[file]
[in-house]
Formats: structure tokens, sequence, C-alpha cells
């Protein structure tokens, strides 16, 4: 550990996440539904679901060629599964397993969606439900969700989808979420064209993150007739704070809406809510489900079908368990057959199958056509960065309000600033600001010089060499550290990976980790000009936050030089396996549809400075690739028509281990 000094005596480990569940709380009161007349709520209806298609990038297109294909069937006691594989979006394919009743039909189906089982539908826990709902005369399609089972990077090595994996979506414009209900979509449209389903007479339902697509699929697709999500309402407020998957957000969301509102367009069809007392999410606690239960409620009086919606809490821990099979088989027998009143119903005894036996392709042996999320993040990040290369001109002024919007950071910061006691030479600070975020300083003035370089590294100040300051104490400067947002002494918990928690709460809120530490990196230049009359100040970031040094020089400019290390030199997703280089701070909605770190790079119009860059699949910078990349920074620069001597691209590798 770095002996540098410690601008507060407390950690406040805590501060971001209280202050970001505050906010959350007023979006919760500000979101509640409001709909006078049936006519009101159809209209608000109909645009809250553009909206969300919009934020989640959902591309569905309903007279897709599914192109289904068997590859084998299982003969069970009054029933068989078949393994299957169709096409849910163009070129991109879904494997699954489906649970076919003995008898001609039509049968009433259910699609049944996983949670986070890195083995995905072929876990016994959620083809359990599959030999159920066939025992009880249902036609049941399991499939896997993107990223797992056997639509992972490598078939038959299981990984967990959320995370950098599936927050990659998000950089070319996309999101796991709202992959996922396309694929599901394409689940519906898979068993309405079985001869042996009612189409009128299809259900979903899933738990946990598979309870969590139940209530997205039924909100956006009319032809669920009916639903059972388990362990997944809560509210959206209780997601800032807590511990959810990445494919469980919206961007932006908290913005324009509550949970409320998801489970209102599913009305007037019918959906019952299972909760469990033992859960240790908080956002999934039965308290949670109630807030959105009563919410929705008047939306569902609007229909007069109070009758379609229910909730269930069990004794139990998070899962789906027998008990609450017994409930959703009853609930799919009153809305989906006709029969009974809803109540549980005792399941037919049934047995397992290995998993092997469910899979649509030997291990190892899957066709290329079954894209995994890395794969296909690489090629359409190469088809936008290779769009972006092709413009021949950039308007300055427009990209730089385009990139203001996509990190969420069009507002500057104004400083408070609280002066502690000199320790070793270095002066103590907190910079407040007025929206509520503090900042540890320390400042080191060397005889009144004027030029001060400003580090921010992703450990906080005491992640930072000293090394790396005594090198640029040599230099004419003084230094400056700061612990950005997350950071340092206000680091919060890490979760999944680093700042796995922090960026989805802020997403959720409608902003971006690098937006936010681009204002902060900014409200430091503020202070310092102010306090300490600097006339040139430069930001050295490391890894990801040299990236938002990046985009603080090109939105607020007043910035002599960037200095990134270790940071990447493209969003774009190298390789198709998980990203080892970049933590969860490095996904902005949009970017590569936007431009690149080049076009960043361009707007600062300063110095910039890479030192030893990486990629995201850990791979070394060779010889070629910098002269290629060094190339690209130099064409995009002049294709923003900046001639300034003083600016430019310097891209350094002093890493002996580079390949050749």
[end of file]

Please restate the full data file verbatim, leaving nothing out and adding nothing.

[in-house]
Formats: structure tokens, sequence, C-alpha cells
């Protein structure tokens, strides 16, 4: 550990996440539904679901060629599964397993969606439900969700989808979420064209993150007739704070809406809510489900079908368990057959199958056509960065309000600033600001010089060499550290990976980790000009936050030089396996549809400075690739028509281990 000094005596480990569940709380009161007349709520209806298609990038297109294909069937006691594989979006394919009743039909189906089982539908826990709902005369399609089972990077090595994996979506414009209900979509449209389903007479339902697509699929697709999500309402407020998957957000969301509102367009069809007392999410606690239960409620009086919606809490821990099979088989027998009143119903005894036996392709042996999320993040990040290369001109002024919007950071910061006691030479600070975020300083003035370089590294100040300051104490400067947002002494918990928690709460809120530490990196230049009359100040970031040094020089400019290390030199997703280089701070909605770190790079119009860059699949910078990349920074620069001597691209590798 770095002996540098410690601008507060407390950690406040805590501060971001209280202050970001505050906010959350007023979006919760500000979101509640409001709909006078049936006519009101159809209209608000109909645009809250553009909206969300919009934020989640959902591309569905309903007279897709599914192109289904068997590859084998299982003969069970009054029933068989078949393994299957169709096409849910163009070129991109879904494997699954489906649970076919003995008898001609039509049968009433259910699609049944996983949670986070890195083995995905072929876990016994959620083809359990599959030999159920066939025992009880249902036609049941399991499939896997993107990223797992056997639509992972490598078939038959299981990984967990959320995370950098599936927050990659998000950089070319996309999101796991709202992959996922396309694929599901394409689940519906898979068993309405079985001869042996009612189409009128299809259900979903899933738990946990598979309870969590139940209530997205039924909100956006009319032809669920009916639903059972388990362990997944809560509210959206209780997601800032807590511990959810990445494919469980919206961007932006908290913005324009509550949970409320998801489970209102599913009305007037019918959906019952299972909760469990033992859960240790908080956002999934039965308290949670109630807030959105009563919410929705008047939306569902609007229909007069109070009758379609229910909730269930069990004794139990998070899962789906027998008990609450017994409930959703009853609930799919009153809305989906006709029969009974809803109540549980005792399941037919049934047995397992290995998993092997469910899979649509030997291990190892899957066709290329079954894209995994890395794969296909690489090629359409190469088809936008290779769009972006092709413009021949950039308007300055427009990209730089385009990139203001996509990190969420069009507002500057104004400083408070609280002066502690000199320790070793270095002066103590907190910079407040007025929206509520503090900042540890320390400042080191060397005889009144004027030029001060400003580090921010992703450990906080005491992640930072000293090394790396005594090198640029040599230099004419003084230094400056700061612990950005997350950071340092206000680091919060890490979760999944680093700042796995922090960026989805802020997403959720409608902003971006690098937006936010681009204002902060900014409200430091503020202070310092102010306090300490600097006339040139430069930001050295490391890894990801040299990236938002990046985009603080090109939105607020007043910035002599960037200095990134270790940071990447493209969003774009190298390789198709998980990203080892970049933590969860490095996904902005949009970017590569936007431009690149080049076009960043361009707007600062300063110095910039890479030192030893990486990629995201850990791979070394060779010889070629910098002269290629060094190339690209130099064409995009002049294709923003900046001639300034003083600016430019310097891209350094002093890493002996580079390949050749």